Another year, this time 2007, and another terrific central performance from a relative newcomer as Jess Weixler made her mark in Mitchell Lichtenstein's dark horror comedy - and was told by an air stewardess on the plane home that she had to fly back to Park City to pick up her Sundance acting award. She plays Dawn, a virgin who has an anatomical quirk that gives her considerably more bite than most when it comes to bad boyfriends. Weixler deadpans her way through the destruction perfectly as predators become accidental prey. Given that this film is about vagina dentata, Lichtenstein could have sunk his teeth into basic humour, but this is much smarter than that, skewering stereotypes of femininity and societal expectations. Also, it's damned funny, even if it might make male audience members wince.

This Is Martin Bonner, My5.tv

When Sundance first created the Next section 10 years ago, it was considered a bit of a disaster by critics. At the time, the festival put a strict 'low or no budget' price on the films they picked, which turned out to be very restrictive. Over the years since, the category has struggled with its identity but has become, largely, more of a space for new voices - although somehow David Lowery's A Ghost Story ended up in there the year after he had worldwide success with Pete's Dragon. These days, it's become more like an overspill space from the main US Dramatic Competition and, as old names tend to get first pick for that grander section, it has also been a good place to find new voices. Among them, Chad Hartigan, whose gentle drama took home the audience award in that section 2013. His tale of the unlikely friendship that blossoms between Martin and Travis (Paul Eenhoorn and Richmond Arquette, who it's a shame we don't see more of in films) has a poetic sweep that finds complexity in character and redemption in unexpected moments. Read our chat with Arquette and Hartigan here and our interview with Eenhoorn here.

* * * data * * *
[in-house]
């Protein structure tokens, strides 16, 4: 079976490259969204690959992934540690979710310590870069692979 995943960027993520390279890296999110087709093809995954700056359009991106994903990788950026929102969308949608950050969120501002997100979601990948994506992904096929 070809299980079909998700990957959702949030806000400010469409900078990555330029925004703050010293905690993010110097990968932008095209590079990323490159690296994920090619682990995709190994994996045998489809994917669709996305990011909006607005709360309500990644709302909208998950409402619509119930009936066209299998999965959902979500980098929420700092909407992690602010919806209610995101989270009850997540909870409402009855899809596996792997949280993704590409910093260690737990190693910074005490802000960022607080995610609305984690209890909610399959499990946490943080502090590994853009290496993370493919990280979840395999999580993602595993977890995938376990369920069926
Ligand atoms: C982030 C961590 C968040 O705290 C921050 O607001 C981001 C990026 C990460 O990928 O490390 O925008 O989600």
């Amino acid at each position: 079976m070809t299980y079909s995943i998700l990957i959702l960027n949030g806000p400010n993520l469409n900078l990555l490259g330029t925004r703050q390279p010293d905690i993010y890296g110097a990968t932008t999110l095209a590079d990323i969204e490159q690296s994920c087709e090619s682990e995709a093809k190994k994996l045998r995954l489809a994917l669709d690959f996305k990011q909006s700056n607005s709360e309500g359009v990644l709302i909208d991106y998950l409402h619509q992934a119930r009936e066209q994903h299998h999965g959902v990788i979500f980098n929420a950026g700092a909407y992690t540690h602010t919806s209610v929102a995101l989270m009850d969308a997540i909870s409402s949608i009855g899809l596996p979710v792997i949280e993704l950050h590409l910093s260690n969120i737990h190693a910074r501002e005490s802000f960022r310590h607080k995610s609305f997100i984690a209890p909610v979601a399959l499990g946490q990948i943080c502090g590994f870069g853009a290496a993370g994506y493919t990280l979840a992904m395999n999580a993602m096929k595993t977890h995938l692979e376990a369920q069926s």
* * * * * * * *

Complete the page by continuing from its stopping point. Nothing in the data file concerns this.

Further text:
Blue Caprice, Rakuten TV, Microsoft